Artist Jake Clark’s collection of his father Trevor’s photographs may well have bemused his dad, who foresaw mass tourism and moved to Spain to capture it on camera
When just a kid in the late 1960s, artist Jake Clark moved with his parents to a fishing village in Mallorca, where his dad had clocked the nascent mass tourism industry even under Franco; and where, for a time, he was the only British commercial photographer.
With the multistorey resorts of Palma Nova and Magaluf rising like concrete castles out of the sand, Clark was soon working for the Thompsons or Skytours shooting exteriors, restaurants and poolsides to sell hotels to next season’s hordes; a task he carried out methodically but artfully.
In a bar shot, he’d pose people holding brightly coloured cocktails, and if an urban pool area looked a bit bleak, he’d dangle a palm frond in the foreground ‘to make it look more tropical’.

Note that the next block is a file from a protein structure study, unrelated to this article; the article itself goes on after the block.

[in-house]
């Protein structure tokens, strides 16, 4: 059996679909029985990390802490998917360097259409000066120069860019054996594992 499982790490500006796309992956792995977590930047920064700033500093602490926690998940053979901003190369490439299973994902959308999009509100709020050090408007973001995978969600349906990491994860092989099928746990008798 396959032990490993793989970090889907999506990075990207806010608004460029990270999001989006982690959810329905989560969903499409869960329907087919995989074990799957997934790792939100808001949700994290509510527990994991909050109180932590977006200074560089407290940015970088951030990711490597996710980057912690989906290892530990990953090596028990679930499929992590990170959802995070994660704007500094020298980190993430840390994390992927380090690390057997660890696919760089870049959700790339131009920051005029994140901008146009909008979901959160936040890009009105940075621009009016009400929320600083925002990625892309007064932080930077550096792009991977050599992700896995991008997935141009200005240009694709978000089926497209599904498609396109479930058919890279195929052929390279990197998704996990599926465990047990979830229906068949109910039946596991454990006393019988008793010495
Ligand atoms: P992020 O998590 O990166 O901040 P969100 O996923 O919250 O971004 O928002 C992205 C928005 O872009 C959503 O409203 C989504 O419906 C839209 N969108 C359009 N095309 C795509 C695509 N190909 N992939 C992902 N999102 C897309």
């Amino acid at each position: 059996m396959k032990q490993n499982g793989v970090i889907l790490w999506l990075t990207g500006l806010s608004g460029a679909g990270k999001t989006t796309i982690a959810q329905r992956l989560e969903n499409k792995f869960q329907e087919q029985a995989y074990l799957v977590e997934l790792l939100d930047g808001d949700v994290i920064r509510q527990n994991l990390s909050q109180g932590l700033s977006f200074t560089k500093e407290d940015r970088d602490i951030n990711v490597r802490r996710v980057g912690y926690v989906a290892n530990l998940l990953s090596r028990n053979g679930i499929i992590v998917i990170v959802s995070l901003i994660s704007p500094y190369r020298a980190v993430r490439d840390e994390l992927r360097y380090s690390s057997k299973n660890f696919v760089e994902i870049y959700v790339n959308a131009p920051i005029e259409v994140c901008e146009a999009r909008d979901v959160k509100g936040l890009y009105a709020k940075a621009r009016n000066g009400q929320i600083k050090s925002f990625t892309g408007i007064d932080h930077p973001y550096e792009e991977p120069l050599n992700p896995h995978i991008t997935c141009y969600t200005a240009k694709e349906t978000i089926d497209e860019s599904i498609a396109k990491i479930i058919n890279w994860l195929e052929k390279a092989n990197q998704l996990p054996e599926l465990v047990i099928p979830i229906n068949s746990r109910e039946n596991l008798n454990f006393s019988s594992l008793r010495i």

In retirement, photographer Trevor never quite got his son Jake’s fascination with the thousands of photos he’d amassed but was happy that they served as an inspiration for his art. Were he still alive, publishing a book of them as a form of ‘social document’ may well have bemused him.
Jake still wonders why he is so fascinated by them. Part of it is the sun-soaked colours that pick up on the vivid euphoria of being on holiday. Perhaps it’s also the hotels’ municipal nature: ‘They’re generic, functional, even utopian, with balconies that wouldn’t look out of place on an east end council block; their pools can feel like a lido.’
As for this specific image, it’s the forms as well as the colours. ‘I like his flares set against the hotel’s modernist grid – I paint flares a lot. Fernand Léger’s modernism was all about cones, cubes and spheres; maybe for me the flares are just a kind of truncated cone.’
The Package Holiday 1968-1985 by Jake Clark. March 2024. Hoxton Mini Press